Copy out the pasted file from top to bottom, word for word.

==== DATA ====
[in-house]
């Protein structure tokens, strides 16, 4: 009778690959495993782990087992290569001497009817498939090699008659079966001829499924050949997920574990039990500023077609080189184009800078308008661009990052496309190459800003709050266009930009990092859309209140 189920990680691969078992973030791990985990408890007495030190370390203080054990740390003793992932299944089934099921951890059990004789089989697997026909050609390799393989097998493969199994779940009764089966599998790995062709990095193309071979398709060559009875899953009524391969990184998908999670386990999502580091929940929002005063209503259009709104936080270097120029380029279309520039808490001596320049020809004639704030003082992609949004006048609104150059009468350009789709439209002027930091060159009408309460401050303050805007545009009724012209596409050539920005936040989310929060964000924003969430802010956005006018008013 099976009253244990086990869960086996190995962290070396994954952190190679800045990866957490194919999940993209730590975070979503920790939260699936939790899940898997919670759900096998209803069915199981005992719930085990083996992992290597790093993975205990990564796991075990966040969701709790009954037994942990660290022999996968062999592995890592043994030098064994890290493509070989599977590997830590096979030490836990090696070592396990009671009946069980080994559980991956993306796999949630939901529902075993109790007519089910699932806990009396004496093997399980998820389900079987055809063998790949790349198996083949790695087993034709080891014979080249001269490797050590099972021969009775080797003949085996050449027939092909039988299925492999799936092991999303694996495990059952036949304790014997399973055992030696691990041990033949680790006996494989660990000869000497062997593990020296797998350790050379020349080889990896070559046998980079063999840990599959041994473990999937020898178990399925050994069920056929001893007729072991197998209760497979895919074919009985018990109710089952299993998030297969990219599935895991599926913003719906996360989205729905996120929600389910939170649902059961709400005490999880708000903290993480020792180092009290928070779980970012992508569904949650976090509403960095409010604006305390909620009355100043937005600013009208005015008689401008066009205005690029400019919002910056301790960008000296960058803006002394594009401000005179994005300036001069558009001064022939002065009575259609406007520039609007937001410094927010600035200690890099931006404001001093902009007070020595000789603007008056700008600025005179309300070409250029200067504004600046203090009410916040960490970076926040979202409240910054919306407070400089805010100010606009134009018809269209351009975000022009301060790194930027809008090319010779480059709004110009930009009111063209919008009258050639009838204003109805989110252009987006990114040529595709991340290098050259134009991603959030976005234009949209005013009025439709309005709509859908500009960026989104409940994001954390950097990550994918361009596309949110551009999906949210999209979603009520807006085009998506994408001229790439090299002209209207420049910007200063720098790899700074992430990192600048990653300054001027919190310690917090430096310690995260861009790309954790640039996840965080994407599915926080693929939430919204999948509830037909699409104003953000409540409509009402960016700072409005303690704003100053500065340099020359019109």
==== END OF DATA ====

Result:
[in-house]
């Protein structure tokens, strides 16, 4: 009778690959495993782990087992290569001497009817498939090699008659079966001829499924050949997920574990039990500023077609080189184009800078308008661009990052496309190459800003709050266009930009990092859309209140 189920990680691969078992973030791990985990408890007495030190370390203080054990740390003793992932299944089934099921951890059990004789089989697997026909050609390799393989097998493969199994779940009764089966599998790995062709990095193309071979398709060559009875899953009524391969990184998908999670386990999502580091929940929002005063209503259009709104936080270097120029380029279309520039808490001596320049020809004639704030003082992609949004006048609104150059009468350009789709439209002027930091060159009408309460401050303050805007545009009724012209596409050539920005936040989310929060964000924003969430802010956005006018008013 099976009253244990086990869960086996190995962290070396994954952190190679800045990866957490194919999940993209730590975070979503920790939260699936939790899940898997919670759900096998209803069915199981005992719930085990083996992992290597790093993975205990990564796991075990966040969701709790009954037994942990660290022999996968062999592995890592043994030098064994890290493509070989599977590997830590096979030490836990090696070592396990009671009946069980080994559980991956993306796999949630939901529902075993109790007519089910699932806990009396004496093997399980998820389900079987055809063998790949790349198996083949790695087993034709080891014979080249001269490797050590099972021969009775080797003949085996050449027939092909039988299925492999799936092991999303694996495990059952036949304790014997399973055992030696691990041990033949680790006996494989660990000869000497062997593990020296797998350790050379020349080889990896070559046998980079063999840990599959041994473990999937020898178990399925050994069920056929001893007729072991197998209760497979895919074919009985018990109710089952299993998030297969990219599935895991599926913003719906996360989205729905996120929600389910939170649902059961709400005490999880708000903290993480020792180092009290928070779980970012992508569904949650976090509403960095409010604006305390909620009355100043937005600013009208005015008689401008066009205005690029400019919002910056301790960008000296960058803006002394594009401000005179994005300036001069558009001064022939002065009575259609406007520039609007937001410094927010600035200690890099931006404001001093902009007070020595000789603007008056700008600025005179309300070409250029200067504004600046203090009410916040960490970076926040979202409240910054919306407070400089805010100010606009134009018809269209351009975000022009301060790194930027809008090319010779480059709004110009930009009111063209919008009258050639009838204003109805989110252009987006990114040529595709991340290098050259134009991603959030976005234009949209005013009025439709309005709509859908500009960026989104409940994001954390950097990550994918361009596309949110551009999906949210999209979603009520807006085009998506994408001229790439090299002209209207420049910007200063720098790899700074992430990192600048990653300054001027919190310690917090430096310690995260861009790309954790640039996840965080994407599915926080693929939430919204999948509830037909699409104003953000409540409509009402960016700072409005303690704003100053500065340099020359019109």